Ward sees evolution of healthcare through 50-year career


Ward sees evolution of healthcare through 50-year career

Mountain View, Ark. – On average, employees work for the same employer for four years, according to the U.S. Bureau of Labor Statistics. Betty Ward surpassed that average long ago. Staff members at Stone County Medical Center (SCMC) recently recognized her for 50 years of service to the hospital. Ward is the first employee in the hospital’s history to achieve this milestone.

Ward belongs to a group of unsung heroes in healthcare ensuring that patient accounts are handled accurately. During her time at the hospital, she’s done everything from billing and filing insurance claims to helping deep clean and tending to flower beds. Throughout her career, she has witnessed technological evolutions and growth in the healthcare industry.

Ward is a native of the rural community of Fifty-Six, Ark. where she learned a solid work ethic from her parents. Ward worked alongside her mother in a general goods and feed store while her father logged timber.  She graduated from high school in 1959, and her brother offered to buy her a car if she attended college. However, Ward was ready for the workforce. Shortly after high school, she married her husband, Paul. The couple have two children, a son, Terry, and daughter, Kristy.  

Ward’s career began in the business office of the Mountain View General Hospital which would later become Stone County Medical Center. Ward’s aunt and uncle, John and Rena Harkleroad, were part of the group that created the hospital.

“They started the Old Allen Hospital on Harrison Street in Batesville,” Ward said. “When it sold, they helped create the hospital here.” Ward recalled the community support to establish the hospital. Numerous fundraisers were held, and residents and business leaders donated to the cause.

Ward began working in the hospital’s business office in the mid-60’s when Medicare came into effect. She handled patient accounts and billing while her aunt managed payroll. All paperwork was completed by hand. “We made our bills out by hand on scrap pieces of paper,” Ward said. “If it was slow, we would deep clean. We washed the walls and base boards.”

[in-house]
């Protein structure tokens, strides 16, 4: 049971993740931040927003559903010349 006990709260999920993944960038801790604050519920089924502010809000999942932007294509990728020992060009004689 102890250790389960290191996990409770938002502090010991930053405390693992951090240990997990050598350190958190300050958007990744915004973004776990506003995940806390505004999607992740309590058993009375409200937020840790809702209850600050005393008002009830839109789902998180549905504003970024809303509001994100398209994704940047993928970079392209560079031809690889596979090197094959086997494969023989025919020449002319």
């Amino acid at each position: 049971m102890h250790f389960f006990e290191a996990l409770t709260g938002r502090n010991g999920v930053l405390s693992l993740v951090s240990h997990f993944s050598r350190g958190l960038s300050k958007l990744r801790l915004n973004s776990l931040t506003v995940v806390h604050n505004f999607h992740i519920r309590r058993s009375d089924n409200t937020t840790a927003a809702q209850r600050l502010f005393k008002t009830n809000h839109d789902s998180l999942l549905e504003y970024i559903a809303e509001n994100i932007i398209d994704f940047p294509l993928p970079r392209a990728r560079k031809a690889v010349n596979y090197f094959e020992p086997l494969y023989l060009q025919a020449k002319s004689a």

Ward also filed insurance claims; however, that was a task she had to earn. “John wouldn’t let me do insurances at first,” she said. “I watched him so much though that I thought, ‘I can do one of these.’ One day, I did one before he came in and laid it on his desk. When he saw it, he asked what I had done. I asked him if it was right. He looked at it and then folded it up and told me where to address it.”

When Stan Townsend purchased the hospital, Ward said business processes were upgraded. “He bought an IBM computer that took up half the room. It helped with payroll, but we still had to type in our labs and X-rays. At that time, we were still doing our bills and patient accounts by hand.”

In addition to the evolution of technology, Ward witnessed historical events while working for the hospital. She had just left work on February 5, 2008, when an EF-4 tornado cut a path through Mountain View and directly hitting the hospital. The building was severely damaged with 60% determined a total loss. “I had gone to Walmart after work. My husband called my cell phone and said, ‘You better get home.’” Ward made it home safely to ride out the storm.

Temporary modular medical facilities were set up to continue to serve patients after the tornado, and the work of recovering patient files and rebuilding began. Ward said staff worked to dry out files with water damage. Some were lost in the storm. “We had files and X-rays sent back to us from as far away as Missouri,” she said. In 2011, a new two-story, 25-bed state-of-the-art-facility opened to serve the Mountain View community.

Of the events she has witnessed over the years, Ward said nothing compares to the COVID-19 pandemic. “I’ve never seen anything like this in my lifetime, and that’s saying something. I wish we could get it cleared up, and things could get back to normal,” she said.

Ward said her love of her work and the people she works with are what have kept her in her career for 50 years. “It really doesn’t seem like I’ve been here 50 years,” she said. “I enjoy my work. I’ve always been ready to get up and go to work. I love the people. We are like a family. I had great support from people at the hospital when I lost two brothers seven months apart. They were there for me when my husband had a stroke and was in the hospital. I couldn’t ask for better people to work with in my career.”